Final

Series: Game 1 of 3

St. Louis leads 1-0 (as of 6/3)

Game 1: Friday, June 3
St. Louis2Final
Houston0
Game 2: Saturday, June 4
St. Louis11Final
Houston9
Game 3: Sunday, June 5
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Houston6

Cardinals 2

(35-19, 18-9 away)

Astros 0

(20-33, 15-11 home)

    8:05 PM ET, June 3, 2005

    Minute Maid Park, Houston, Texas 

    123456789 R H E
    STL 001000001 2 7 1
    HOU 000000000 0 9 0

    W: C. Carpenter (8-3)

    L: A. Pettitte (3-6)

    S: J. Tavarez (3)

    Pujols, Edmonds hit solo homers

    HOUSTON (AP) -- The Houston Astros can make almost any opposing pitcher look great these days. It was Chris Carpenter's turn Friday night.

    Carpenter pitched eight mostly dominant innings and Albert Pujols hit a solo homer in the ninth to lead the St. Louis Cardinals to a 2-0 win over the Astros.

    "I was fortunate that we got a couple of runs and I was able to get out of a couple of jams," Carpenter said. "I made my pitches."

    Carpenter (8-3) became the latest pitcher to stifle the Astros' punchless offense, striking out six and walking two for his fourth win in five starts. Julian Tavarez got three outs for his third save.

    Carpenter gave up eight hits and joined a list of starters that ranges from teammate Mark Mulder to Atlanta's Tim Hudson to Milwaukee's Doug Davis in keeping Houston scoreless for at least seven innings.

    "He was outstanding," Cardinals manager Tony La Russa said. "You have to give Houston some credit, though. They generated enough offense tonight that they shouldn't have gotten shut out."

    The Astros have been shut out a major league-leading 10 times this season, including a 9-0 loss to Cincinnati's Aaron Harang on Monday.

    "I don't know if we're pressing or not," said Astros shortstop Adam Everett, who went 3-for-3 with a double. "We had some opportunities today, and we hit the ball hard but just right at someone."

    St. Louis found the perfect opponent for a rebound after splitting a four-game series with lowly Colorado.

    Jim Edmonds' run-scoring double in the third gave the Cardinals a 1-0 lead, one that would prove too much to overcome for the worst-hitting club in the majors.

    The Astros bungled a couple prime opportunities to score in the fifth.

    With Everett on third and pitcher Andy Pettitte at first, rookie outfielder Willy Taveras failed to get a bunt down on a squeeze and Everett was caught in a rundown.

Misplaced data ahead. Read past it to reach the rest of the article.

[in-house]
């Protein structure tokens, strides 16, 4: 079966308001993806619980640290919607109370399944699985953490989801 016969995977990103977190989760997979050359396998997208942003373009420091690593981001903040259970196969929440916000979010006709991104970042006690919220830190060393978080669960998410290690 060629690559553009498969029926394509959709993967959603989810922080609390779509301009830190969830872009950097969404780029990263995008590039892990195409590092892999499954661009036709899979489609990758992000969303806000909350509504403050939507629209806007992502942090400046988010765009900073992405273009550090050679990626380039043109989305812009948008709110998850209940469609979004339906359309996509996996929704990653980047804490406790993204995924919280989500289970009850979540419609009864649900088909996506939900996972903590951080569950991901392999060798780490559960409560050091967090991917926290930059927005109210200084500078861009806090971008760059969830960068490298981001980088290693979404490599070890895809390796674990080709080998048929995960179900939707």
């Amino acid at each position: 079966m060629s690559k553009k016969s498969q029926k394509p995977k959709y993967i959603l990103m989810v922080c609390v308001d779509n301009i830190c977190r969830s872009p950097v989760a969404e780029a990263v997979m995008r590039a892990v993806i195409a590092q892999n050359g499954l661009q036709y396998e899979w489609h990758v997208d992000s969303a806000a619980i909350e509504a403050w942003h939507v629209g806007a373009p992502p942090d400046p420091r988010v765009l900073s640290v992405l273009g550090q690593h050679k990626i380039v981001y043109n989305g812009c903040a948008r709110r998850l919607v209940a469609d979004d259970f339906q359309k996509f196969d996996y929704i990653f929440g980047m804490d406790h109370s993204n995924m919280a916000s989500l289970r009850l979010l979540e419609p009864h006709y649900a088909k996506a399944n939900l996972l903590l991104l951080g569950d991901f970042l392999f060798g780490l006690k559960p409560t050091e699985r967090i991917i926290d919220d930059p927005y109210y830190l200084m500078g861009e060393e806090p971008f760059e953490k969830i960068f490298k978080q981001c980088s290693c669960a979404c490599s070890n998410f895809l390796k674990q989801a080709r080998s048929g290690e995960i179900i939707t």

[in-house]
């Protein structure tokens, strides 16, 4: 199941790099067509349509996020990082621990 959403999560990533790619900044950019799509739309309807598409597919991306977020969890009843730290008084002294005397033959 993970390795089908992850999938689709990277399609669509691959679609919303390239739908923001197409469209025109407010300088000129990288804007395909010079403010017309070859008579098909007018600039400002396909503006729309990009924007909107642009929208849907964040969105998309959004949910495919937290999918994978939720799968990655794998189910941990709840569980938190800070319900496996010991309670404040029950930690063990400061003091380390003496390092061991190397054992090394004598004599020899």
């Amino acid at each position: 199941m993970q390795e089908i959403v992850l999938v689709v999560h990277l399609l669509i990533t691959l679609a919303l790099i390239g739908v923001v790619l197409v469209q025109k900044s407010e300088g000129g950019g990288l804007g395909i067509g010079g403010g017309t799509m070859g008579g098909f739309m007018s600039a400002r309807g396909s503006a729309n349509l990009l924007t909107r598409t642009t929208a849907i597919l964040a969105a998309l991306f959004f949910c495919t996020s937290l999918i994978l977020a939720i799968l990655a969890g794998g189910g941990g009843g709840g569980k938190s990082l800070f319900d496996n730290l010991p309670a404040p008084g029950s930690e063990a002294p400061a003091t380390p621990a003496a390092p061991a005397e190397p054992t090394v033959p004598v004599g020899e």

Taveras followed with a liner to right, but So Taguchi scooped up the ball and easily cut down the plodding Pettitte at the plate to end the inning. That ugly sequence was followed by a loud chorus of boos from the crowd of 34,092.

    Astros manager Phil Garner insisted that third base coach Doug Mansolino's decision to wave Pettitte around was the correct one, especially for a club struggling to generate offense.

    "I want to send him," Garner said. "If they make a play or a throw, then that's fine."

    Pettitte, never known for his foot speed, wasn't so sure.

    "I know I'm slow but I don't think I'm that slow," he said. "Obviously, I don't think I should have went."

    Pettitte (3-6) allowed five hits in seven innings, striking out five with no walks. But his solid effort was wasted -- again -- as the Astros came up with nothing against Carpenter.

    "I feel for him," Garner said. "This was one of his better games this season."

    Pujols backed Carpenter in the ninth with a solo shot that bounced off the replica 1860 railroad tracks atop the 58-foot wall in left. It was his 13th homer of the season.

    Game notes


    St. Louis improved to 15-4 in the first game of a series. ... Pettitte singled in the fifth, his first hit of the season. He was 0-for-15 before that. ... Cardinals outfielder Reggie Sanders stole two bases in the sixth for his first multisteal game of the year. ... The Astros went with an all-rookie outfield of Chris Burke, Taveras and Todd Self for the second straight game. ... Fans were evacuated from their seats about 45 minutes before the game after a fire alarm went off. The alarm sounded after a water flow sensor activated in the upper concourse of the ballpark, and fans were soon able to return to their seats.

    Copyright by STATS LLC and The Associated Press

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